MUTUM the razor-billed curassow, a large arboreal bird of the Amazon region. This handsome turkey-like Brazilian native is black with a bluish sheen, and brown on the belly. The mutum population is thriving in the Park's controlled climate.

NUN a South American puffbird, so-called because of its sombre colouring, which is relieved by white on the head. Walk through the Nunnery and see these friendly birds at play.

OIO the Hawaiian ladyfish or bonefish, a herring-like species with silvery scales, found in the warm waters of the Pacific. See schools of these nimble fish darting about in the Oiorama, a custom-built tropical aquarium.

PEEWEEP also called the pewit or lapwing, these large Old World plovers have an erratic, flapping flight and a shrill cry that can be heard all over the Park.

QAWAQ a sea lion from the Aleutian Islands or western Alaska. Over a dozen of these playful pinnipeds lead a life of luxury in the expansive Oceanarium.

REPPER the common foxglove or digitalis, specifically a variety grown in Pembrokeshire in Wales. Walk through the magnificent purple panorama of the Repper Gardens.

SUNNUS East African antelopes allied to waterbucks. A large herd of sunnus roams over several hundred acres of riverside grassland in the Park.

TOTTOT a fruit pigeon from the Pacific island of Guam, named for its cry. Have your photo taken with a tottot perched on your head, and a whole flock of them on your outstretched arms.

UGOGU a breed of African goats recently used in genetic studies at Liverpool University in England. Rest assured, all the animals here have only one head and four legs!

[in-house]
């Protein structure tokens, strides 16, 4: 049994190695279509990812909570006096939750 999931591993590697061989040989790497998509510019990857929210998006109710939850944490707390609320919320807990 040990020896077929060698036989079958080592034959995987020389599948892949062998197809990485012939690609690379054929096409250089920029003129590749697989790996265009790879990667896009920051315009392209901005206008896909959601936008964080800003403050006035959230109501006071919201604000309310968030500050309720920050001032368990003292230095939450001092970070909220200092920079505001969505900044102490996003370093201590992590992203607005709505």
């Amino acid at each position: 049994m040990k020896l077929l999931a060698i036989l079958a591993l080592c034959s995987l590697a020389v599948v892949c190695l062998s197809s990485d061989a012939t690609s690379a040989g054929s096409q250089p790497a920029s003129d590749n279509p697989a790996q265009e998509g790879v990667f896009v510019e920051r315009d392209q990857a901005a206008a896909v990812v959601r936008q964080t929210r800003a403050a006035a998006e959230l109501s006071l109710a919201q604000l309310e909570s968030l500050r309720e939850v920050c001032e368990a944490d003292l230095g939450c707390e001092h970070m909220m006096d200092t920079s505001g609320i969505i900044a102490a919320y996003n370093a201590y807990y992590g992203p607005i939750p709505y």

VIV zoo-keepers' slang for a viverried, a small carnivorous mammal of the Viverridae family. The Park has a fine collection of vivs, including civets, genets, palm cats and mongooses.

WOW-WOW the silver gibbon of java. A troop of these rare and beautiful East Indian anthropoid apes can be observed at close quarters on the Rain Forest Walk.

XOX a Kurdish peach, famed for its hardiness in severe mountain terrain. Enjoy a walk through our xox orchard, and sample the fruit. Xox preserves, jam, yoghurt and ice cream are available in the Park Gift Shop.

YARAY a slender Puerto Rican fan palm. You may like to take a break in the Yaray Glade, and listen to the wind rustling through the emerald fronds. Distinctive hats made from dyed yaray leaves can be purchased in the Gift Shop.

ZIZ botanitst' jargon for the zizyphus (or jujube), a spiny shrub of the buckthorn family which has dark-red fruit that can be dried and eaten as sweetmeats. A delicious conclusion to your day!

We hope that you have enjoyed this promenade through Palindrome Park.
JEFF GRANT
Hastings, New Zealand
COPYRIGHT 2002 Jeremiah Farrell
No portion of this article can be reproduced without the express written permission from the copyright holder.
Copyright 2002 Gale, Cengage Learning. All rights reserved.

Article Details
Printer friendly Cite/link Email Feedback
Author:Grant, Jeff
Publication:Word Ways
Article Type:Brief Article
Geographic Code:6MORO
Date:May 1, 2002
Words:999
Previous Article:Qing pangrams.
Next Article:Onomastic anomaly: New South Wales.
Topics:


Related Articles
Annihilating an anacyclic.
Junk Palindrome email.
Nurses run.
Jesuit-Ignatius palindromes.
On the abundance of palindromes.
Mixed-up classics.
The HeptCat's other trick.
On Palindromes.

Terms of use | Privacy policy | Copyright © 2021 Farlex, Inc. | Feedback | For webmasters |